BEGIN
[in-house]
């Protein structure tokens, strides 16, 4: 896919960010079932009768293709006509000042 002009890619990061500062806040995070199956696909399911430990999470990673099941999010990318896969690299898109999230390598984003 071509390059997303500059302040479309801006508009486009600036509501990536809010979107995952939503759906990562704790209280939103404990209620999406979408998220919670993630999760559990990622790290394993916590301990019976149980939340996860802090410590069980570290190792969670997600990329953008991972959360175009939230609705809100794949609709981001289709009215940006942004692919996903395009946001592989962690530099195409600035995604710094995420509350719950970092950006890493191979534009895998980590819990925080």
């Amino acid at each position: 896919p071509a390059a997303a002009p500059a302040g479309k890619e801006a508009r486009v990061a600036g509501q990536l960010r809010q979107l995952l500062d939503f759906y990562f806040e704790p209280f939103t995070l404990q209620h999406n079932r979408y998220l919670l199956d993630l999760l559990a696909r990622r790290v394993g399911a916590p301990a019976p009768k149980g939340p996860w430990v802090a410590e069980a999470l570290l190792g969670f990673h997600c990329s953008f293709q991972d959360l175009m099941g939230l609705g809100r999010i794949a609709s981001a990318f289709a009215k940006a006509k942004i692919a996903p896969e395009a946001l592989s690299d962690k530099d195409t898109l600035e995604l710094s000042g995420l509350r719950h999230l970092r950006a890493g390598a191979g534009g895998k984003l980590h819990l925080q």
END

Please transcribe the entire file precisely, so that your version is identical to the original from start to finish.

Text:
[in-house]
């Protein structure tokens, strides 16, 4: 896919960010079932009768293709006509000042 002009890619990061500062806040995070199956696909399911430990999470990673099941999010990318896969690299898109999230390598984003 071509390059997303500059302040479309801006508009486009600036509501990536809010979107995952939503759906990562704790209280939103404990209620999406979408998220919670993630999760559990990622790290394993916590301990019976149980939340996860802090410590069980570290190792969670997600990329953008991972959360175009939230609705809100794949609709981001289709009215940006942004692919996903395009946001592989962690530099195409600035995604710094995420509350719950970092950006890493191979534009895998980590819990925080």
């Amino acid at each position: 896919p071509a390059a997303a002009p500059a302040g479309k890619e801006a508009r486009v990061a600036g509501q990536l960010r809010q979107l995952l500062d939503f759906y990562f806040e704790p209280f939103t995070l404990q209620h999406n079932r979408y998220l919670l199956d993630l999760l559990a696909r990622r790290v394993g399911a916590p301990a019976p009768k149980g939340p996860w430990v802090a410590e069980a999470l570290l190792g969670f990673h997600c990329s953008f293709q991972d959360l175009m099941g939230l609705g809100r999010i794949a609709s981001a990318f289709a009215k940006a006509k942004i692919a996903p896969e395009a946001l592989s690299d962690k530099d195409t898109l600035e995604l710094s000042g995420l509350r719950h999230l970092r950006a890493g390598a191979g534009g895998k984003l980590h819990l925080q």